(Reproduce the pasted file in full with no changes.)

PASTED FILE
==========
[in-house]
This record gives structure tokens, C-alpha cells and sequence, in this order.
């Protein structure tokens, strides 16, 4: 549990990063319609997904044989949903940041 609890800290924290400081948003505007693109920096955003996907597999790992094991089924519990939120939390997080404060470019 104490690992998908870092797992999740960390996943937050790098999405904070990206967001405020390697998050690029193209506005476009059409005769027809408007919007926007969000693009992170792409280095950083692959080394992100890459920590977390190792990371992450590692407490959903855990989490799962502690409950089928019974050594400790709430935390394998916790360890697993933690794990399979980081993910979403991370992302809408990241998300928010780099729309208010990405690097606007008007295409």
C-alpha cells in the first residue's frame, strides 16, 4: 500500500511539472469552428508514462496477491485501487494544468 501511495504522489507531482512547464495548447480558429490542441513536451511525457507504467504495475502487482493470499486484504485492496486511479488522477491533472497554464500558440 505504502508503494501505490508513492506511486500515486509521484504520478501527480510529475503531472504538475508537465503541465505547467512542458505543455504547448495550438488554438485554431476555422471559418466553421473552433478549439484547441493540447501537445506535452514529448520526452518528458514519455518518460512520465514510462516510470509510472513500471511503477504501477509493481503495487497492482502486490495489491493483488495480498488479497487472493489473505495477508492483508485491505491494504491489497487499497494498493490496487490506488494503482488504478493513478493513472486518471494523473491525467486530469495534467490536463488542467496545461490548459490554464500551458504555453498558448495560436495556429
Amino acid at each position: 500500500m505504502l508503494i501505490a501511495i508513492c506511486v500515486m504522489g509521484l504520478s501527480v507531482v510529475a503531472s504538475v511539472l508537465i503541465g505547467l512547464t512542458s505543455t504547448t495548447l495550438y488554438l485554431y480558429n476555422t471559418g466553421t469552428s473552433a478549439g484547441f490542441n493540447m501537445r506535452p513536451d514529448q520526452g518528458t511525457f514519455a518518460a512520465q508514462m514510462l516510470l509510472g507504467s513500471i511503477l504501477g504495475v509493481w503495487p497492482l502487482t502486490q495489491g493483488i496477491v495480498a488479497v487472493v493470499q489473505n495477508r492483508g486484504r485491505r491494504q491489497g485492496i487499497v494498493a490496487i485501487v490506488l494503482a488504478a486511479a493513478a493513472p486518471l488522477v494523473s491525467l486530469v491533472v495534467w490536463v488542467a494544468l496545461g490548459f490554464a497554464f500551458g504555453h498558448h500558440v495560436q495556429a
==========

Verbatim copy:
[in-house]
This record gives structure tokens, C-alpha cells and sequence, in this order.
């Protein structure tokens, strides 16, 4: 549990990063319609997904044989949903940041 609890800290924290400081948003505007693109920096955003996907597999790992094991089924519990939120939390997080404060470019 104490690992998908870092797992999740960390996943937050790098999405904070990206967001405020390697998050690029193209506005476009059409005769027809408007919007926007969000693009992170792409280095950083692959080394992100890459920590977390190792990371992450590692407490959903855990989490799962502690409950089928019974050594400790709430935390394998916790360890697993933690794990399979980081993910979403991370992302809408990241998300928010780099729309208010990405690097606007008007295409």
C-alpha cells in the first residue's frame, strides 16, 4: 500500500511539472469552428508514462496477491485501487494544468 501511495504522489507531482512547464495548447480558429490542441513536451511525457507504467504495475502487482493470499486484504485492496486511479488522477491533472497554464500558440 505504502508503494501505490508513492506511486500515486509521484504520478501527480510529475503531472504538475508537465503541465505547467512542458505543455504547448495550438488554438485554431476555422471559418466553421473552433478549439484547441493540447501537445506535452514529448520526452518528458514519455518518460512520465514510462516510470509510472513500471511503477504501477509493481503495487497492482502486490495489491493483488495480498488479497487472493489473505495477508492483508485491505491494504491489497487499497494498493490496487490506488494503482488504478493513478493513472486518471494523473491525467486530469495534467490536463488542467496545461490548459490554464500551458504555453498558448495560436495556429
Amino acid at each position: 500500500m505504502l508503494i501505490a501511495i508513492c506511486v500515486m504522489g509521484l504520478s501527480v507531482v510529475a503531472s504538475v511539472l508537465i503541465g505547467l512547464t512542458s505543455t504547448t495548447l495550438y488554438l485554431y480558429n476555422t471559418g466553421t469552428s473552433a478549439g484547441f490542441n493540447m501537445r506535452p513536451d514529448q520526452g518528458t511525457f514519455a518518460a512520465q508514462m514510462l516510470l509510472g507504467s513500471i511503477l504501477g504495475v509493481w503495487p497492482l502487482t502486490q495489491g493483488i496477491v495480498a488479497v487472493v493470499q489473505n495477508r492483508g486484504r485491505r491494504q491489497g485492496i487499497v494498493a490496487i485501487v490506488l494503482a488504478a486511479a493513478a493513472p486518471l488522477v494523473s491525467l486530469v491533472v495534467w490536463v488542467a494544468l496545461g490548459f490554464a497554464f500551458g504555453h498558448h500558440v495560436q495556429a